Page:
Our laboratory does not use any of the image-assisted screening devices, should I participate in the survey?
Yes, we encourage you to complete the survey, as the survey asks questions about workload limits and the laboratory practice for establishing and assessing workload limits. This information is very valuable. Based on your responses to various survey questions, you will not be asked certain questions that are only applicable to laboratories that use image-assisted screening devices. If you are asked a question that includes responses for image-assisted screening devices one of the response options will be “Not applicable.”
I only look at nongynecologic cytology cases, should I participate in the survey?
Yes, since current CLIA workload requirements include nongynecologic/FNA slides, there are questions in the survey that are pertinent to laboratories that only examine nongynecologic/FNA cytology specimens. Therefore all cytology supervisors and cytotechnologists are encouraged to participate so that information on workload practices from all types of cytology laboratories can be obtained.
I am a cytotechnologist but do not currently perform microscopic evaluation of cytology specimens. Should I participate in the survey?
No, the survey is specific to cytotechnologists who are currently performing microscopic evaluation of cytology specimens. If you are working in another area of the laboratory performing tests other than cytological evaluation (e.g. molecular testing, histology) and no longer perform microscopic evaluation of cytology specimens then you would not need to take the survey.
Can I fill out the survey more than once?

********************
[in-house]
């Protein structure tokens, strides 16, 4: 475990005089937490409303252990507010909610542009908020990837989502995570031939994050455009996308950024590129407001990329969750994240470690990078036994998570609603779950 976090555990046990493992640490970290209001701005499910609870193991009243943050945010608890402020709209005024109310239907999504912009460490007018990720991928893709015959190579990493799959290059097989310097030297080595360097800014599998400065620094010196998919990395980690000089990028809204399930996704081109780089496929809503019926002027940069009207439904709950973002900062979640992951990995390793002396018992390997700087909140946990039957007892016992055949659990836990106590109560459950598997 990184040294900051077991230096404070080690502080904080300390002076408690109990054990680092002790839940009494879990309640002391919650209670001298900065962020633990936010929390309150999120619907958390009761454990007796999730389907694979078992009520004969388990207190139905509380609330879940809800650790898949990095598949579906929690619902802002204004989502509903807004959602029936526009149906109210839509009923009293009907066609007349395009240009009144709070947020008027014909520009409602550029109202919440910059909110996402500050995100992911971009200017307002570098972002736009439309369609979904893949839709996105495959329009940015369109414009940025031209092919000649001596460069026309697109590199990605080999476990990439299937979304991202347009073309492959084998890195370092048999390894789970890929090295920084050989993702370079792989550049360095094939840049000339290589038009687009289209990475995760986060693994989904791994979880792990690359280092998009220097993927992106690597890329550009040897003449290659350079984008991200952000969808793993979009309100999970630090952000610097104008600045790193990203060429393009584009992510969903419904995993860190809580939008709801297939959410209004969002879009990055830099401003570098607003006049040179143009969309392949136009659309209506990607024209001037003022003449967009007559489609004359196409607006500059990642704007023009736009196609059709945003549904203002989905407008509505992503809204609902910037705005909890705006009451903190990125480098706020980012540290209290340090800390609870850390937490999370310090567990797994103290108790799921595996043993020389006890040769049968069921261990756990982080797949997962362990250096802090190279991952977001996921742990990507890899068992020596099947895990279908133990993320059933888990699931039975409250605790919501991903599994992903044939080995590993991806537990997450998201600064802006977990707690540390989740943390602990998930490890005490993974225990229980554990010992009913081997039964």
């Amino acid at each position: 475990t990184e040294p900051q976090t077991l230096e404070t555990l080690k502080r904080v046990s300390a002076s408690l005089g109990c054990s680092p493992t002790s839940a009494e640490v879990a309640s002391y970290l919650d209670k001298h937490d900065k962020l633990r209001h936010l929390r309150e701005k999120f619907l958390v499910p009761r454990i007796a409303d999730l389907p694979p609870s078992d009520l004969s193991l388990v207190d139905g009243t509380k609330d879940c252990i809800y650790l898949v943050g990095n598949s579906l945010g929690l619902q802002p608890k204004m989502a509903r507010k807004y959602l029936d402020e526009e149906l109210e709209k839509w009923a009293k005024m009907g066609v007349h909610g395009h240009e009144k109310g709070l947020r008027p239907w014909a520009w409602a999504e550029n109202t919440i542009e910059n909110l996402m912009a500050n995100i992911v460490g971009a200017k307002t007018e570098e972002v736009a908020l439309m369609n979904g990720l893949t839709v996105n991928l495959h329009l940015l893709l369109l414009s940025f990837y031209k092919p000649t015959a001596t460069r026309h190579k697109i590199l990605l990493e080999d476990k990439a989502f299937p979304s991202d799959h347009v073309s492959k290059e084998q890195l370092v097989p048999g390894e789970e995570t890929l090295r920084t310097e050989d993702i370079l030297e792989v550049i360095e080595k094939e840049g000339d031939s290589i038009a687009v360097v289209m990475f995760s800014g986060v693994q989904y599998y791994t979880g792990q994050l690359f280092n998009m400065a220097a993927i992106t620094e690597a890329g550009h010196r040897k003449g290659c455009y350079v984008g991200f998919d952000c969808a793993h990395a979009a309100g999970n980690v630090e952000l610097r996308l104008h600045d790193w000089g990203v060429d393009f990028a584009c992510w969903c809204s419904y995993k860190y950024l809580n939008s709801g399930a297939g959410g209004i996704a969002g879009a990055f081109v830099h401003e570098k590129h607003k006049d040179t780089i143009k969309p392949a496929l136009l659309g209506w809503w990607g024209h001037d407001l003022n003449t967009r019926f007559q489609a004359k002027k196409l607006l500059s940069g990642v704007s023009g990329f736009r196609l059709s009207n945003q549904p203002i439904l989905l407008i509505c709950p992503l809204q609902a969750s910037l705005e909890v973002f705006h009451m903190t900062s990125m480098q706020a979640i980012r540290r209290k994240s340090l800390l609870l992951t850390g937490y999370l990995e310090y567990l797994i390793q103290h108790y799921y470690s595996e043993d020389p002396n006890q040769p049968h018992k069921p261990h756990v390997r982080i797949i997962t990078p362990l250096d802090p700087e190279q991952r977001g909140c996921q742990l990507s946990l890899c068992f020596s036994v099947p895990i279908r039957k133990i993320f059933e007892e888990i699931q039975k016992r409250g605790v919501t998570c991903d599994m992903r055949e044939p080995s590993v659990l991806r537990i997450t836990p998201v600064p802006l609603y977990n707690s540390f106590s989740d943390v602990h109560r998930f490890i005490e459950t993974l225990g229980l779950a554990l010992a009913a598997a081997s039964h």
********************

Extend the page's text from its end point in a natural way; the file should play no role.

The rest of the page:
Although you may receive the link more than once, you should only complete the survey only once if you screen slides at just one laboratory. If you supervise cytology or screen slides at more than one laboratory, then you may want to complete the survey for each laboratory where you work.
How long do I have to complete the survey?
The survey will be open from March 10, 2014 – April 4, 2014.
Is this survey mandatory?
No, this survey is not mandatory. Although we would like all cytology laboratories and cytotechnologists to participate, the choice to participate is entirely up to you.
Our lab is extremely small, should I still participate in the survey?
Yes, the CLIA workload requirements and maximum workload limits affect all cytotechnologists working in small and large laboratories. The CDC wants to gather information from all sizes and types of laboratories.
Who is TMNcorp?
You may have received a telephone call and/or an email from the staff of TMNcorp, as they have been helping to obtain the email addresses necessary for us to distribute the cytology workload survey. ASCT Services, Inc. contracted with The Media Network Corporation, which does business as TMNcorp, to assist ASCT Services in conducting the CDC Cytology Workload and Time Measure Study.
TMNcorp is a subcontractor for this contract and works for ASCT Services, Inc. This company was chosen because they have been involved in numerous studies for various government agencies. TMNcorp is listed on The General Services Administration (GSA), which is an independent agency of the United States government, established to help manage and support the federal agencies.
TMNcorp is experienced in conducting surveys, studies and analyzing data and are providing ASCT Services, Inc. additional support and expertise needed for us to conduct this study for the CDC.